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Hawaiian Sacred Sites Essay

Holy places in Hawaii are areas with important ancient and traditional significance. At several of these sanctified places, critical old events took place like the births of royals and other main occasions. Consecrated spots are also known as first places and consist of sanctuary sites or tombs, stones, rock statues, fishponds, and other prehistoric structural remnants. As these areas are sanctified, it is essential to be deferential when people stop over and observe specific modest instructions (“Sacred Places,” n.d.). The two sacred sites are discussed below:

Puuhonua o Honaunau National Historical Park

For eras, Hawaiian civilization, layered into classes of commanders, fathers, trained employees, and masses, functioned underneath a scheme of commandments called kapu. The penalty for violating the kapu, put forward by the gods, was decease—except if the criminal escaped to a puuhonua (area of protection). Though existing at the holy place, they could involve a pastor and appear formally pardoned and capable of returning to society. One of the best-protected puuhonua is situated on the west bank of Hawaii (“Six Sacred Sites,” 2011).

The puuhonua at Honaunau was in usage for around a thousand years, until the elimination of kapu in the first 19th era. It continues today as a valued area by National Park Amenity where Hawaiians have faith that they can still sense the affirmative liveliness of a place of protection (“Sacred Sites,” 2017).

Puukohola Heiau National Historic Site

The most recent most crucial holy place constructed in Hawaii’s ancient rock structure is sanctified by many Hawaiians since it signifies the amalgamation of Hawaii (“Sacred Sites,” 2017). However trying to unite the Hawaiian Islands at the end of the 18th era, Kamehameha the Great directed his aunt to pursue guidance from a forecaster known as Kapoukahi. The memo transmitted from the pastor was that if Kamehameha constructed a place of worship on the mountain called Puukohola in Kawaihae, on the northwest bank of Hawaii, he would achieve the authority of the gods and defeat his opponents. In 1790, a lot of men went to make an effort for constructing the holy place. As the tale tells, the laborers designed a line over 20 miles extended to easily hand pass flat molten rocks through a valley to the spot. They didn’t have grout or cement, yet the squad loaded the rocks in a skillfully prearranged way and accomplished the building within a year (“Six Sacred Sites,” 2011).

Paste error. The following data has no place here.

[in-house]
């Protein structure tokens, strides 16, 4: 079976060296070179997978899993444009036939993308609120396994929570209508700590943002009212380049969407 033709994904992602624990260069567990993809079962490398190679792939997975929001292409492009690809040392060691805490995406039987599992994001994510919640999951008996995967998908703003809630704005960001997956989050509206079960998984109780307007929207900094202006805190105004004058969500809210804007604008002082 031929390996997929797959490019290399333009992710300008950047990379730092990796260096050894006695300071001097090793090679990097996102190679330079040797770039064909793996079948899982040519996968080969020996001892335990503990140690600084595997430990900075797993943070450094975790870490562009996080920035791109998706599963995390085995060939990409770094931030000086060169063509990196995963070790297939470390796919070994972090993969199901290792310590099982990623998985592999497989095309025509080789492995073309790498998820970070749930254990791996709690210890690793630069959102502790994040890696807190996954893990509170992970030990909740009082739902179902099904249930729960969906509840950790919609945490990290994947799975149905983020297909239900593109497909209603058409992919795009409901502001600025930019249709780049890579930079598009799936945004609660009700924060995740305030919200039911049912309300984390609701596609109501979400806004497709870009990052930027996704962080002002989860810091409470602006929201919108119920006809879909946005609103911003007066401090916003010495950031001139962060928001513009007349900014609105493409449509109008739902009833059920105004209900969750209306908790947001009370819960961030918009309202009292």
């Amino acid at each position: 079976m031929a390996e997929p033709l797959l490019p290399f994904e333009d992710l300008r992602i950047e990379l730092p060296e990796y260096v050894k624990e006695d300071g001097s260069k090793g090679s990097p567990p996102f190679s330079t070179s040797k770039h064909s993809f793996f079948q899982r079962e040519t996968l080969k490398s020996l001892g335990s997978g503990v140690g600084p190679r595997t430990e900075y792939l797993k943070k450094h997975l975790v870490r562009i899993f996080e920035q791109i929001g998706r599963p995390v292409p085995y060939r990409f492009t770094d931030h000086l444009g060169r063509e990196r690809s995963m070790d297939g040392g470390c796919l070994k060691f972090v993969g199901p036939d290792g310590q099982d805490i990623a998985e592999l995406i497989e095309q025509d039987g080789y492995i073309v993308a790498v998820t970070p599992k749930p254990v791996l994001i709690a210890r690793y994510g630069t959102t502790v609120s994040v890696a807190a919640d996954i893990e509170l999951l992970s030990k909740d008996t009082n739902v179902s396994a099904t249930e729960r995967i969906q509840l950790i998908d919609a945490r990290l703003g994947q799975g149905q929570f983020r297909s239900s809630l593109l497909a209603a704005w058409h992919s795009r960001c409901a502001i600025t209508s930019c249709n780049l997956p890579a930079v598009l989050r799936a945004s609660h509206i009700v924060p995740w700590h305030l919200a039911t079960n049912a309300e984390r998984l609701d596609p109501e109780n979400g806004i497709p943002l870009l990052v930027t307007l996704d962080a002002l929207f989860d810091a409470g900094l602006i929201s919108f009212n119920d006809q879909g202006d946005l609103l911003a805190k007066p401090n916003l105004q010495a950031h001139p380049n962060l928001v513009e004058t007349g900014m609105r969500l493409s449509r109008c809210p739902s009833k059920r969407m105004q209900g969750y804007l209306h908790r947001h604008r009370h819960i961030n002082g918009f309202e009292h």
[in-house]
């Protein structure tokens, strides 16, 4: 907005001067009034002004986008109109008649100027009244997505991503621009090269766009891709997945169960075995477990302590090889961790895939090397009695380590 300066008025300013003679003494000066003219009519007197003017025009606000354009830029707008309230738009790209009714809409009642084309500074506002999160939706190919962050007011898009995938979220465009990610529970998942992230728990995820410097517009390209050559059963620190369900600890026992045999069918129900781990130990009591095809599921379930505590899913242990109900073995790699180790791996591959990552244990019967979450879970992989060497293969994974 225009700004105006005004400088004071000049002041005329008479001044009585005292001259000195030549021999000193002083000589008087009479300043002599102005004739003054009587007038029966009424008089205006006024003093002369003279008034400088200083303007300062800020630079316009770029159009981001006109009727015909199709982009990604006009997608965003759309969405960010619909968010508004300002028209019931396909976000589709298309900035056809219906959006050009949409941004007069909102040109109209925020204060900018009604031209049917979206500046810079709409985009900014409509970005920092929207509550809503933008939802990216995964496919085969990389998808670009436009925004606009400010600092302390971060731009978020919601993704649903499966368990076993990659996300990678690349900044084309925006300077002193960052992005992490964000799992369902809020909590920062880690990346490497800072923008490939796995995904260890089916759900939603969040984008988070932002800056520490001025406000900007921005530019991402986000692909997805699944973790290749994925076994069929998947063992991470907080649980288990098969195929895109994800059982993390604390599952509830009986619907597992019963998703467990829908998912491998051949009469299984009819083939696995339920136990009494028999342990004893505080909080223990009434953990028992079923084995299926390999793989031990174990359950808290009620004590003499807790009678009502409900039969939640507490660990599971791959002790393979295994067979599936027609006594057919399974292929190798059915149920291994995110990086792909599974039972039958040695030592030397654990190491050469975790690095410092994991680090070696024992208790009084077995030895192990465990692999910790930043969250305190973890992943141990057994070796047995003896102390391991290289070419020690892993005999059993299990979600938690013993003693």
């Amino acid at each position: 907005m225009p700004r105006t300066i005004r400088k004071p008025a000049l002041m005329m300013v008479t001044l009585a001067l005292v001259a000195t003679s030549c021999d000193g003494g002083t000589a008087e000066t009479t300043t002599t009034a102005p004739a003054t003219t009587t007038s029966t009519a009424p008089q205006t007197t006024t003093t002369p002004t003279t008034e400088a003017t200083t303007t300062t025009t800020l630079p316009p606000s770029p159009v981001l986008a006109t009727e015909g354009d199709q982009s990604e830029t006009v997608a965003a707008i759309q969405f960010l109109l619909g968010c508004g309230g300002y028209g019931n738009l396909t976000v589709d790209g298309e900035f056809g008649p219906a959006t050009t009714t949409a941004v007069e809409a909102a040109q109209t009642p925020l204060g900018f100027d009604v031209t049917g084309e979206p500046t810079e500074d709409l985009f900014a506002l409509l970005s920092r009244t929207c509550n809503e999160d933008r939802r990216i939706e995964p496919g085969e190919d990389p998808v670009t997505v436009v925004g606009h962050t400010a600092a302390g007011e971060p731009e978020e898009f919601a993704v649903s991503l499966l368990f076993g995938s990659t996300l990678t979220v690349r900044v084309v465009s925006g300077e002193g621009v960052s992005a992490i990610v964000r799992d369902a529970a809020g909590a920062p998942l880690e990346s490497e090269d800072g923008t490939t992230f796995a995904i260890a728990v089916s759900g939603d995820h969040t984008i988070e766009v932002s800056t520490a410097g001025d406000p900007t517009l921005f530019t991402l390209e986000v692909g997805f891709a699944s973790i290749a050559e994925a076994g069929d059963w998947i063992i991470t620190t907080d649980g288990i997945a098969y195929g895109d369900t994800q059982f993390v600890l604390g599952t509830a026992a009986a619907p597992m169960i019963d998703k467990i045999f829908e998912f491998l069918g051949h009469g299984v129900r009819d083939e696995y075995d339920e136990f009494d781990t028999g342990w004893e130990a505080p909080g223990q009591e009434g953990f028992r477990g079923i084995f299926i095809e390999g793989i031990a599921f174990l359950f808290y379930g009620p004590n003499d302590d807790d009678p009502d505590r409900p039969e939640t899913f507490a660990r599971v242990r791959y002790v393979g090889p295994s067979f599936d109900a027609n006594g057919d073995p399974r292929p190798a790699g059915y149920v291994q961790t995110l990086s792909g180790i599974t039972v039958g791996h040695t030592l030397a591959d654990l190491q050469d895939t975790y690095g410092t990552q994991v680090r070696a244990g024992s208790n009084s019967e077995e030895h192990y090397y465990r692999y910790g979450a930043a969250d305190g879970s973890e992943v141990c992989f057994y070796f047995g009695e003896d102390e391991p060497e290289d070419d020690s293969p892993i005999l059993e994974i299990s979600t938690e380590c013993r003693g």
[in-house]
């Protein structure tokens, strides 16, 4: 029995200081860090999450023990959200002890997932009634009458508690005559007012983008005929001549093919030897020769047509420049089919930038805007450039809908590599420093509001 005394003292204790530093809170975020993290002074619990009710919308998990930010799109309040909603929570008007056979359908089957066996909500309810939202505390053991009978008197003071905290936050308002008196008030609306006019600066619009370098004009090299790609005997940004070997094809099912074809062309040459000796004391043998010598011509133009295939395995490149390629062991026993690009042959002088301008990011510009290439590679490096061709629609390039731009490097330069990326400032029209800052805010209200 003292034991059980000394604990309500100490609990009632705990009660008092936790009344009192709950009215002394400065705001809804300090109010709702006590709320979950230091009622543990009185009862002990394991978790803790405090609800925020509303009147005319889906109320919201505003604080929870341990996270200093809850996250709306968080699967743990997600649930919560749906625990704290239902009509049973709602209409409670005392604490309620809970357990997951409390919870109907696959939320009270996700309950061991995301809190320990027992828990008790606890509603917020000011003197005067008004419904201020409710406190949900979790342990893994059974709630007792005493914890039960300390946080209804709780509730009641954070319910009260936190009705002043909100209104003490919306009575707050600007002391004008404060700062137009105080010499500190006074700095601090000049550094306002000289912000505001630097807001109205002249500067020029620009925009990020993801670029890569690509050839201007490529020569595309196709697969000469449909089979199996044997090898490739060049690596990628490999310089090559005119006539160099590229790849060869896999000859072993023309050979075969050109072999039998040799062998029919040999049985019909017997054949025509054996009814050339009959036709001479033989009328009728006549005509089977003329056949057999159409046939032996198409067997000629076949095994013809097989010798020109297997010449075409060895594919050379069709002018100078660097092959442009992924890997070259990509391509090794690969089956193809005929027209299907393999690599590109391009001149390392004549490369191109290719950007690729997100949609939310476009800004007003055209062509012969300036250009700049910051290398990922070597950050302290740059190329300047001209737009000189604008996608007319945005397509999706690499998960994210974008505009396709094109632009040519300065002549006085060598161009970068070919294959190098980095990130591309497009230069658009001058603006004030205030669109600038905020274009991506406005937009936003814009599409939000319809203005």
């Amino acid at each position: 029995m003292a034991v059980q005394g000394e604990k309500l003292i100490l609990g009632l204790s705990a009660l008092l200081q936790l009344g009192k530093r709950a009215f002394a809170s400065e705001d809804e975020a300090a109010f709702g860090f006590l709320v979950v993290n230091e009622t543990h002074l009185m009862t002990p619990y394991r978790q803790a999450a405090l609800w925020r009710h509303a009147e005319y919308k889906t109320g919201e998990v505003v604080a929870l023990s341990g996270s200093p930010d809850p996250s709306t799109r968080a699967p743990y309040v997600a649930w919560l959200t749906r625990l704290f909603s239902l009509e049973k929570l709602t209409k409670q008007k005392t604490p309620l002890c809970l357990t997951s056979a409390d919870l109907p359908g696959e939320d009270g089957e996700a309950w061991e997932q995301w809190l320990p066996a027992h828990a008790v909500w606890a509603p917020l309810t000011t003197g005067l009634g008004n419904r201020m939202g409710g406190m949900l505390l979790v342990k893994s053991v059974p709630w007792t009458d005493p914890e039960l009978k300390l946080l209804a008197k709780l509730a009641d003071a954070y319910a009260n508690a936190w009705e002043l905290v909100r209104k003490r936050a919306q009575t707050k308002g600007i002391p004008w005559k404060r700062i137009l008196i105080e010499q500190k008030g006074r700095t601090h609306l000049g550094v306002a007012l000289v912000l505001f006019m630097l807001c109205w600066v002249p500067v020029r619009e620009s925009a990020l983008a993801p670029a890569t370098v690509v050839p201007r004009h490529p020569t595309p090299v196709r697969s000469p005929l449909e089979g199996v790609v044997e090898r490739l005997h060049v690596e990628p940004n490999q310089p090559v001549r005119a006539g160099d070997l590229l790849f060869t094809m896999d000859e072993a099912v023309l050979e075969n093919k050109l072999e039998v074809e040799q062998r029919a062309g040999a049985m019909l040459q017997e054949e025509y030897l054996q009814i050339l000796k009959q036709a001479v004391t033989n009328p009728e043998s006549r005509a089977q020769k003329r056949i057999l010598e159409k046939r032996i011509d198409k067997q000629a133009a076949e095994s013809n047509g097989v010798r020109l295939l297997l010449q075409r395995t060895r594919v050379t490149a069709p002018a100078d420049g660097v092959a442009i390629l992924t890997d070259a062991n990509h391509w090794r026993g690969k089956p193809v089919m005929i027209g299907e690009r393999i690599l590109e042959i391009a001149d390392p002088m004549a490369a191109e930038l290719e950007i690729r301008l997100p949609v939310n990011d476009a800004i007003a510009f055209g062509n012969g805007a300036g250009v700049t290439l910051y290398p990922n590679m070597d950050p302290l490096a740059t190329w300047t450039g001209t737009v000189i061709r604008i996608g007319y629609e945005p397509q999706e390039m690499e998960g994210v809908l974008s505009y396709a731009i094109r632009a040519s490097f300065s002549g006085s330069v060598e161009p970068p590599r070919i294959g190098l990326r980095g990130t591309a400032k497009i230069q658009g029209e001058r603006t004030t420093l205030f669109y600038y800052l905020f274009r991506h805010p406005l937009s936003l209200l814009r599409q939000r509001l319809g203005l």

The evidence that it has been still there for two eras is a witness to their hard work where tourists can view the 224- by 100-foot holy place still undamaged. The heiau was mainly a platform to execute individual surrenders. When a sufferer was made ready, they would genuinely roast the body and eradicate the skeletons. Some particular frames were assumed to have mana, and those presented to Kamehameha’s combat god Kukailimoku. Puukohola Heiau is the single human sacrificing holy place under the patronages of the National Park Provision (“Six Sacred Sites,” 2011).

Up till now to somewhat a small number of innate Hawaiians, the location is a sign of Hawaiian harmony. Through 1810, Kamehameha had occupied authority of the whole land mass, and he governed the Realm of Hawaii for nine years. Being one of the most recent primary holy places constructed in Hawaii, Puukohola Heiau denotes the termination of prehistoric conduct and the escorting in of a modern era. It was the time when for the first time, Hawaii’s greatest King started to merge his all controls. Here the periods of combat ended in their true meaning, and modern Hawaii initiated (“Six Sacred Sites,” 2011). 


Sacred Places in Hawaii. (n.d.). Retrieved February 12, 2018, from

Sacred Sites of Hawaii. (2017, April 19). Retrieved February 12, 2018, from

Six Sacred Sites of Hawaii. (2011, November 16). Retrieved February 12, 2018, from



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